Tons of extras.

First off we have three audio commentaries, all providing different insight into the film and all worth a watch if you enjoy the film. The three tracks come in the way of a director track with Terry Gilliam, a track with stars Johnny Depp and Benecio Del Toro along with producer Laila Nabuki, and finally we have a track that just has to be heard to be believed, that of the obviously drunk/stoned Hunter S. Thompson (surrounded by people from Criterion and Fear and Loathing producers). The director track is undoubtedly the best of the bunch, in terms of commentary on the film and what went into making it, with the actor track providing good insight into working on the film. The Thompson track is just flat-out bizarre. The man has definitely had one too many acid trips, but its no doubt entertaining to listen to, and entertaining to hear the people surrounding him trying to keep him on track.

Next we have a selection of deleted scenes with nice optional commentary by Gilliam. While none of these are overly important to the film and therefore their cut is not a surprise, they are worth a watch; especially with the commentary track on.

Next we have two featurettes both documentary in nature, namely “Fear and Loathing on the Road to Hollywood” which is a 1978 BBC documentary which follows (in actuality) Ralph Steadman and Hunter S. Thompson on a trip from Vegas to Hollywood. Very cool. “Hunter Goes to Hollywood” provides us even more information into the man that is Thompson.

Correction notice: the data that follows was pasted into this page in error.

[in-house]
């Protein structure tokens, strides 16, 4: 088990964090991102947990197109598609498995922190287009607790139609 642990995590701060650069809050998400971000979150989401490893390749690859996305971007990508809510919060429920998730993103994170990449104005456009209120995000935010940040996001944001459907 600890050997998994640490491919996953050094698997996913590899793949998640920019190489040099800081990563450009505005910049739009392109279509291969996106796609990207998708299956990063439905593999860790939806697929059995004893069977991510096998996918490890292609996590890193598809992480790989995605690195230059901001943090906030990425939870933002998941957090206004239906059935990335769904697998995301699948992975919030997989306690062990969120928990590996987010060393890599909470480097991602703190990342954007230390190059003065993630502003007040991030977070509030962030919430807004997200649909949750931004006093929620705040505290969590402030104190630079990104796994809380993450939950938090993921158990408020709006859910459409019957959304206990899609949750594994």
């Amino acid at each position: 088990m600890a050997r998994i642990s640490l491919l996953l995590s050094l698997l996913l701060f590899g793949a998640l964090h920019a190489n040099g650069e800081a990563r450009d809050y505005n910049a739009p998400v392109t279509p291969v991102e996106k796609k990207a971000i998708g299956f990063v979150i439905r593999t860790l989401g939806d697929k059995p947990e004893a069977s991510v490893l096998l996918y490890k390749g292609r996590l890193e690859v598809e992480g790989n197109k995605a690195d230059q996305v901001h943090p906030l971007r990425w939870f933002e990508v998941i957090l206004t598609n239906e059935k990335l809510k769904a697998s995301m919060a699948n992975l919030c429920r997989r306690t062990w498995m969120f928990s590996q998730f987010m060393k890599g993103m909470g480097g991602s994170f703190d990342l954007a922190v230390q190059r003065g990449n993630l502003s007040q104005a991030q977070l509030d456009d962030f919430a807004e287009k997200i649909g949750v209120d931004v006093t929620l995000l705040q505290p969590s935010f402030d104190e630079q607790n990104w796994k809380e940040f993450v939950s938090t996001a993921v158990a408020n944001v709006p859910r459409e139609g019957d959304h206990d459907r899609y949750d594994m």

Next we have a very informative audio interview with Gilliam and his trials and tribulations with getting the film to screen, trying to get around Hollywood’s ridiculousness. Very informative, especially if you want to be a director in the future.

We also have a very strange section, in which Depp reads selections of the correspondence he had with Thompson throughout the making of the film. This goes on for over fifteen minutes and is simply Depp reading into a camera. Some very interesting, funny stuff to be heard here; one of the strangest, coolest ideas for an extra I’ve seen in a while.

Next we have an interesting stills gallery (not your typical here’s a shot from the film), as well as excerpts from the 1996 Fear and Loathing audio CD.

Rounding out the extras we have storyboard and productions notes, a more typical stills gallery (then the one previously mentioned), TV spots and the films theatrical trailer (along with director commentary!). We also have a nice included booklet in typical Criterion fashion.

Fear and Loathing is an excellent movie that provides a vague commentary on the changes this country has gone through in the past decades. The film, while some might dismiss as druggy excess, is brilliantly presented and perfectly acted. Criterion has once again gone over and above the call of duty with this release with a brilliant transfer and great audio tracks as well as boat-load of extras. If you have the previous release, you’ll need to upgrade. If you’ve never seen the film, you’ll need to check this release out. Outstanding.